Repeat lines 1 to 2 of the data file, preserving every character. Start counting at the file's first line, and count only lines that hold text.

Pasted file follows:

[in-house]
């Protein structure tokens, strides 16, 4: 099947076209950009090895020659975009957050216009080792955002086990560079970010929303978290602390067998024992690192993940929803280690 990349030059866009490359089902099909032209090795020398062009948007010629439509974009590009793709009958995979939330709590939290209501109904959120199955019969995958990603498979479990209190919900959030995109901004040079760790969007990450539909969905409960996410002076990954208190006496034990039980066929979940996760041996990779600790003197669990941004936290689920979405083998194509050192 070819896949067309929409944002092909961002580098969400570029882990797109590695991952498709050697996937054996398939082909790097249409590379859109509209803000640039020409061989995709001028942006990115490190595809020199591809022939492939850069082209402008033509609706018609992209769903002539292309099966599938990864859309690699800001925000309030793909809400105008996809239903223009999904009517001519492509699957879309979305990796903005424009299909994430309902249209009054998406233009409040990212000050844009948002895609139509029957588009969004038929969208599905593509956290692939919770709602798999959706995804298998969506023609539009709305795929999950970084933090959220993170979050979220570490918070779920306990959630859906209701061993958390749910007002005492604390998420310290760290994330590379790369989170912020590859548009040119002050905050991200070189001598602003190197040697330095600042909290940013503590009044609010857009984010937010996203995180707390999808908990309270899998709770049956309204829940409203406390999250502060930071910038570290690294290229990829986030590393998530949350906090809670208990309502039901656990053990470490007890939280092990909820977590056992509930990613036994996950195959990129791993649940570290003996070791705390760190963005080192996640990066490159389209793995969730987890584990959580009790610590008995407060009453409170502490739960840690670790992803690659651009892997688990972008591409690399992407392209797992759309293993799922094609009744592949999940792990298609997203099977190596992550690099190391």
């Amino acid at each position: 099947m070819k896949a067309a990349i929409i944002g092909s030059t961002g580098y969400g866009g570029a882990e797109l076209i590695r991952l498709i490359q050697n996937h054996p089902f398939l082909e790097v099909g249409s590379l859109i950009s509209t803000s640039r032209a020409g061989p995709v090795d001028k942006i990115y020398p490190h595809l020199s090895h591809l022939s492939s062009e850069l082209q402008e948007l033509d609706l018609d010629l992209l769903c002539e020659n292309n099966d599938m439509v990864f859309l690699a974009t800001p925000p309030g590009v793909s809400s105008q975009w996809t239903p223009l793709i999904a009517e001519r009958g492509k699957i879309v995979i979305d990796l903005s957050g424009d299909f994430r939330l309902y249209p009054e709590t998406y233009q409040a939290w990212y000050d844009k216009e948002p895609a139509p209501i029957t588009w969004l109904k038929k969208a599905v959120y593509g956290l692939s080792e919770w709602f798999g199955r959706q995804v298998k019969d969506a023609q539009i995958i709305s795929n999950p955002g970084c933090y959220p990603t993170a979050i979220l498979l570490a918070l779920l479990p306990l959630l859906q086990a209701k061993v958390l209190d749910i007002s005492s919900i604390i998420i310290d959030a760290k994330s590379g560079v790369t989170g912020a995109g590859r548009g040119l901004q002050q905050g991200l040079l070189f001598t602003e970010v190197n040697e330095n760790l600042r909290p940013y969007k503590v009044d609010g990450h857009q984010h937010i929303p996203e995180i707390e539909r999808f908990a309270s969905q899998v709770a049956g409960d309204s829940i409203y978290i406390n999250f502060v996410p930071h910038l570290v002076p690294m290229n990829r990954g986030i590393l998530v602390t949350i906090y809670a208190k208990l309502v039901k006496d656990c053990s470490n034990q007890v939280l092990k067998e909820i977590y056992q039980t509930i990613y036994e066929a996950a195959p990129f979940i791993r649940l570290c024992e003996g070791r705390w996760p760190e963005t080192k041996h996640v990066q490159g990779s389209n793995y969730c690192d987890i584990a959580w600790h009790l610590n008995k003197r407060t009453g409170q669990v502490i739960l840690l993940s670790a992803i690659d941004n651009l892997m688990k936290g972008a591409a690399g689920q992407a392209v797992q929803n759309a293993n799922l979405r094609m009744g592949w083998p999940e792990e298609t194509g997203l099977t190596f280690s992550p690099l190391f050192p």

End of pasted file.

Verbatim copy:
[in-house]
């Protein structure tokens, strides 16, 4: 099947076209950009090895020659975009957050216009080792955002086990560079970010929303978290602390067998024992690192993940929803280690 990349030059866009490359089902099909032209090795020398062009948007010629439509974009590009793709009958995979939330709590939290209501109904959120199955019969995958990603498979479990209190919900959030995109901004040079760790969007990450539909969905409960996410002076990954208190006496034990039980066929979940996760041996990779600790003197669990941004936290689920979405083998194509050192 070819896949067309929409944002092909961002580098969400570029882990797109590695991952498709050697996937054996398939082909790097249409590379859109509209803000640039020409061989995709001028942006990115490190595809020199591809022939492939850069082209402008033509609706018609992209769903002539292309099966599938990864859309690699800001925000309030793909809400105008996809239903223009999904009517001519492509699957879309979305990796903005424009299909994430309902249209009054998406233009409040990212000050844009948002895609139509029957588009969004038929969208599905593509956290692939919770709602798999959706995804298998969506023609539009709305795929999950970084933090959220993170979050979220570490918070779920306990959630859906209701061993958390749910007002005492604390998420310290760290994330590379790369989170912020590859548009040119002050905050991200070189001598602003190197040697330095600042909290940013503590009044609010857009984010937010996203995180707390999808908990309270899998709770049956309204829940409203406390999250502060930071910038570290690294290229990829986030590393998530949350906090809670208990309502039901656990053990470490007890939280092990909820977590056992509930990613036994996950195959990129791993649940570290003996070791705390760190963005080192996640990066490159389209793995969730987890584990959580009790610590008995407060009453409170502490739960840690670790992803690659651009892997688990972008591409690399992407392209797992759309293993799922094609009744592949999940792990298609997203099977190596992550690099190391």